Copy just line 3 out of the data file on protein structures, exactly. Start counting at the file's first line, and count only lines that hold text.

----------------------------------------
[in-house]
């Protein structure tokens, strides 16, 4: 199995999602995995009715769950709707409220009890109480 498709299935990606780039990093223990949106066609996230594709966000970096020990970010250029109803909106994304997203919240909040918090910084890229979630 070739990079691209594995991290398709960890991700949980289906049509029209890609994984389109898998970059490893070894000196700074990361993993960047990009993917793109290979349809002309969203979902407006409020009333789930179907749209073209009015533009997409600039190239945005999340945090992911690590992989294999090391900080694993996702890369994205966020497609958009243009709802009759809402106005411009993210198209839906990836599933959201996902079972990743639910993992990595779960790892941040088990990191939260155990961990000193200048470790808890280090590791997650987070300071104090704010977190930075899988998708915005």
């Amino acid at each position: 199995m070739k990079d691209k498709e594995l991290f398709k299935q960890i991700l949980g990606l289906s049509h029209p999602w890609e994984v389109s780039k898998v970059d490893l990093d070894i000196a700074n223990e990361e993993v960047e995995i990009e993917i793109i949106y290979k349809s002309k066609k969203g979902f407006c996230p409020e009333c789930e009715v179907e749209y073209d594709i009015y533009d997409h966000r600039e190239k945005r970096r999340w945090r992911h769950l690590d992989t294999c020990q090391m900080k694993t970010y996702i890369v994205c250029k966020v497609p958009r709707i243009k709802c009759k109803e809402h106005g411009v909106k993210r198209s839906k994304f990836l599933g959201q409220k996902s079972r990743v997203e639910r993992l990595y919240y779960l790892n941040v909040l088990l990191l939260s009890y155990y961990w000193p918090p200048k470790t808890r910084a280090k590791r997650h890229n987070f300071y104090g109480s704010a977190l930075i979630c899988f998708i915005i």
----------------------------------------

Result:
């Amino acid at each position: 199995m070739k990079d691209k498709e594995l991290f398709k299935q960890i991700l949980g990606l289906s049509h029209p999602w890609e994984v389109s780039k898998v970059d490893l990093d070894i000196a700074n223990e990361e993993v960047e995995i990009e993917i793109i949106y290979k349809s002309k066609k969203g979902f407006c996230p409020e009333c789930e009715v179907e749209y073209d594709i009015y533009d997409h966000r600039e190239k945005r970096r999340w945090r992911h769950l690590d992989t294999c020990q090391m900080k694993t970010y996702i890369v994205c250029k966020v497609p958009r709707i243009k709802c009759k109803e809402h106005g411009v909106k993210r198209s839906k994304f990836l599933g959201q409220k996902s079972r990743v997203e639910r993992l990595y919240y779960l790892n941040v909040l088990l990191l939260s009890y155990y961990w000193p918090p200048k470790t808890r910084a280090k590791r997650h890229n987070f300071y104090g109480s704010a977190l930075i979630c899988f998708i915005i």